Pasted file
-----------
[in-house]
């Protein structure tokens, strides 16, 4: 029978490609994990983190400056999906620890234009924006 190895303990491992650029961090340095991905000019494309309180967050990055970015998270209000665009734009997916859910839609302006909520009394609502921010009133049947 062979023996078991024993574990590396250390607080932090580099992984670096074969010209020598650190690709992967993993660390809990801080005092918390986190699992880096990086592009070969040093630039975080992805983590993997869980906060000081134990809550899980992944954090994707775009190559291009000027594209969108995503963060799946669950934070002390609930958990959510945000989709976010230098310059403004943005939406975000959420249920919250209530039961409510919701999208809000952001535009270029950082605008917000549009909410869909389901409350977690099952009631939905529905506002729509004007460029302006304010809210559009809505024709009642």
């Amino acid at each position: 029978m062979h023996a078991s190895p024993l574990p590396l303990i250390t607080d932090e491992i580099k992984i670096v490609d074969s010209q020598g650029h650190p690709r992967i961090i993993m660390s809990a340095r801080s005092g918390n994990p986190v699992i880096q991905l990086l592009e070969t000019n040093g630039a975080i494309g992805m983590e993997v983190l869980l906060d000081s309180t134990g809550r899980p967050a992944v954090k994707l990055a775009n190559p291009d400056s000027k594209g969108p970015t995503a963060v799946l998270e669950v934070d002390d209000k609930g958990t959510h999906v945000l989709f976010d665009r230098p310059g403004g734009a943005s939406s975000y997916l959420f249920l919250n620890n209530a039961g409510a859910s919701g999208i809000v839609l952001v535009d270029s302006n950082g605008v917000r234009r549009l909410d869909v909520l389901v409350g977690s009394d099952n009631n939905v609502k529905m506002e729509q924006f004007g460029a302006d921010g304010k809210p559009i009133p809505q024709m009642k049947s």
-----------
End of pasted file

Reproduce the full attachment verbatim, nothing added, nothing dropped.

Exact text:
[in-house]
């Protein structure tokens, strides 16, 4: 029978490609994990983190400056999906620890234009924006 190895303990491992650029961090340095991905000019494309309180967050990055970015998270209000665009734009997916859910839609302006909520009394609502921010009133049947 062979023996078991024993574990590396250390607080932090580099992984670096074969010209020598650190690709992967993993660390809990801080005092918390986190699992880096990086592009070969040093630039975080992805983590993997869980906060000081134990809550899980992944954090994707775009190559291009000027594209969108995503963060799946669950934070002390609930958990959510945000989709976010230098310059403004943005939406975000959420249920919250209530039961409510919701999208809000952001535009270029950082605008917000549009909410869909389901409350977690099952009631939905529905506002729509004007460029302006304010809210559009809505024709009642």
């Amino acid at each position: 029978m062979h023996a078991s190895p024993l574990p590396l303990i250390t607080d932090e491992i580099k992984i670096v490609d074969s010209q020598g650029h650190p690709r992967i961090i993993m660390s809990a340095r801080s005092g918390n994990p986190v699992i880096q991905l990086l592009e070969t000019n040093g630039a975080i494309g992805m983590e993997v983190l869980l906060d000081s309180t134990g809550r899980p967050a992944v954090k994707l990055a775009n190559p291009d400056s000027k594209g969108p970015t995503a963060v799946l998270e669950v934070d002390d209000k609930g958990t959510h999906v945000l989709f976010d665009r230098p310059g403004g734009a943005s939406s975000y997916l959420f249920l919250n620890n209530a039961g409510a859910s919701g999208i809000v839609l952001v535009d270029s302006n950082g605008v917000r234009r549009l909410d869909v909520l389901v409350g977690s009394d099952n009631n939905v609502k529905m506002e729509q924006f004007g460029a302006d921010g304010k809210p559009i009133p809505q024709m009642k049947s």